With student achievement becoming one of the driving concerns in many school district action plans, parents are often encouraged to “do their part” in supporting school efforts to boost their child’s test scores. The fact is, there is no way you can guarantee any particular score or increment of growth for your child. But there are many ways you can ensure the optimized learning and enhanced mastery of grade-appropriate skills and content – efforts that are sure to result in the highest possible test scores.
Arm Your Child with Test-Taking Strategies
When it comes to doing well on tests, there’s no substitute for learning. After all, standardized and criterion-referenced tests are supposed to assess student mastery of what is being taught in the schools. Nevertheless, familiarizing your child with test-taking strategies can reduce missed items that are caused by such controllable factors as carelessness and misunderstanding of test format.
Here are a few guidelines that will help anyone succeed on a test:
- Don’t Rush– Many careless mistakes can be avoided by reading the question carefully and thinking about each answer.
- Don’t Belabor– If you find yourself spending too much time on question, mark it and come back after you have completed the rest of the test. (Your child will need to follow the teacher’s instructions regarding marks on the test. While he can probably mark the test booklet, the test answer sheet itself needs to be free of any stray marks that can cause problems when scoring automatically.)
- Do Follow Directions– Make sure that you listen carefully when the teacher reads the directions. If you don’t understand something, make sure you ask for clarification. Chances are good that if you did not understand, someone else didn’t either but was afraid to ask.
- Do Be Confident– Read the question, then think up the answer before you look at the offered responses. Your first guess will often be the right answer.
- Do Be Careful– After completing the test, go back and double-check to make sure you have answered every question. Also check to make sure that you marked the answer that you meant to. If you run out of time before you get to do this, don’t worry – you probably already have this covered if you were following the other do’s and don’ts.
Help Alleviate Test Anxiety
Believe it or not, a certain amount of test anxiety is good; in its best form, this type of anxiety is called “level of concern,” and it can result in a child paying more attention and attending more closely to the task at hand. Test anxiety is not good, however, when it results in too much stress and perhaps even manifests itself in physical symptoms. Here are a few things you can do to help your child alleviate unhealthy levels of test anxiety:
- Take the Mystery Out of Testing– Sometimes anxiety is caused by simply not knowing what to expect from the testing experience. Find out what type of exam it will be; will the answers be multiple choice, true and false, or short response? Check to see what the data will be used for, and reassure your child that these tests are not normally used in grading on the report card. Post the dates of the testing period prominently to reduce feelings of uncertainty.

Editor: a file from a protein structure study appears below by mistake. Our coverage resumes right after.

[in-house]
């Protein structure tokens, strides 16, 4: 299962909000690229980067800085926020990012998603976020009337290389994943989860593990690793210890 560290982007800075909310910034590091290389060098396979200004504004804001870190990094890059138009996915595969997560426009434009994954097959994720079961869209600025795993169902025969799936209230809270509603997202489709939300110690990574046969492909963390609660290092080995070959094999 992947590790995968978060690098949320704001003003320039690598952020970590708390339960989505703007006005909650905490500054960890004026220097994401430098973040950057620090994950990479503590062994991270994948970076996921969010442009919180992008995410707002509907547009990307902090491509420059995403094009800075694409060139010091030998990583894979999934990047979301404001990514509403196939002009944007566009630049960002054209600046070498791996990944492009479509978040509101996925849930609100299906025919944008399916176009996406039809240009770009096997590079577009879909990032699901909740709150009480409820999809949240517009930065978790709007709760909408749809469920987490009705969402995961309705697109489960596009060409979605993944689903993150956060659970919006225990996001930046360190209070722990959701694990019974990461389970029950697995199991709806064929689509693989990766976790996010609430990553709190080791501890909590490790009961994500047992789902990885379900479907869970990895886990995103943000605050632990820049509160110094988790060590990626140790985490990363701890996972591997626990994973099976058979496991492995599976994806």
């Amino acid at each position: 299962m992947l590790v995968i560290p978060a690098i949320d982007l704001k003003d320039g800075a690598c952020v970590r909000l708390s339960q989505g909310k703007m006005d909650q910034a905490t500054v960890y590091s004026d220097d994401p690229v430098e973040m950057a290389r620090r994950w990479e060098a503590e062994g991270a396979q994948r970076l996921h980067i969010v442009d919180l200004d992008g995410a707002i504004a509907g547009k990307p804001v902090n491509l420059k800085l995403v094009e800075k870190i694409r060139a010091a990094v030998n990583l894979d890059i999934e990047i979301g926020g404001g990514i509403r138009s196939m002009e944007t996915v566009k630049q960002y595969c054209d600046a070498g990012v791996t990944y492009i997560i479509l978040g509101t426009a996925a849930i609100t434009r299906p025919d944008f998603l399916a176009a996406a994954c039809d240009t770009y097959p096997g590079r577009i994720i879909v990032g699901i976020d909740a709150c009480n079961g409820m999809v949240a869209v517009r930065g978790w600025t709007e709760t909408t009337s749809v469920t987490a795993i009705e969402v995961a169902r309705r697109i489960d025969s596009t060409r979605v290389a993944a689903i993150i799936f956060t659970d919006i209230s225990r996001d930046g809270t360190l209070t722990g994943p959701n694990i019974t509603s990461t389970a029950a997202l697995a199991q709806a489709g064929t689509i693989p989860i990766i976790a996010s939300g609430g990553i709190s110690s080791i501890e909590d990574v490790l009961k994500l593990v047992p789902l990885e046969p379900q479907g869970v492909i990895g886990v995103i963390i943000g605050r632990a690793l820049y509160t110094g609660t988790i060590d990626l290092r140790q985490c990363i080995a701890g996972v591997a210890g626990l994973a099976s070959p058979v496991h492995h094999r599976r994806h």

- Don’t Feed the Fear– Discuss test anxiety with your child, but be careful not to instill it. If you provide the opportunity for your child to express his concerns, he probably will. Then you will be able to address them specifically.
- Deep Breathing– Encourage your child to take a few deep breaths when he is feeling anxious. Deep, focused breathing is an excellent stress reduction technique, and it provides a bonus: an oxygenated brain functions best.
- Controllable Factors– Other things that might help on test day are as simple as not rushing in the morning, making sure transportation is stress-free, and dressing your child in comfortable clothing that is layered to allow for accommodating temperature fluctuations in the classroom.
Breakfast’s title as “the most important meal of the day” may not be that far off from reality. The reason behind many schools providing breakfast in their cafeterias is based on plenty of solid research that backs up the importance of breakfast each day. Children who eat breakfast perform better on tests involving math processes, matching figures, and vocabulary; they demonstrate improved attention and memory; they make fewer mistakes; and their reaction to frustration (an important trait when dealing with especially challenging material) is healthier. However, good nutrition does not stop at 8 a.m. When planning meals or providing snacks, knowing what foods enhance or hinder brain functions can help you make choices that maximize learning for your child.
- Antioxidants– The brain uses about a fourth of the body’s oxygen intake. This means that the brain is also highly susceptible to oxidation or deterioration caused by free radicals, one of the byproducts of using oxygen. Antioxidants help protect cells by interfering with the damage caused by free radicals, and in turn help improve memory – a critical brain function when it comes to learning. (New research indicates that antioxidants’ protective qualities in the brain can also prevent Alzheimer’s disease as we age.) Antioxidant vitamins include C, E, and beta carotene (a specific type of vitamin A), but it is much more preferable to obtain these nutrients from food rather than by supplements. Kid-friendly foods that are good sources of antioxidants include blueberries, strawberries, oranges, red grapes, and red apples. Onions, broccoli, and spinach – while perhaps not as high on children’s dietary preferences lists – are also excellent sources.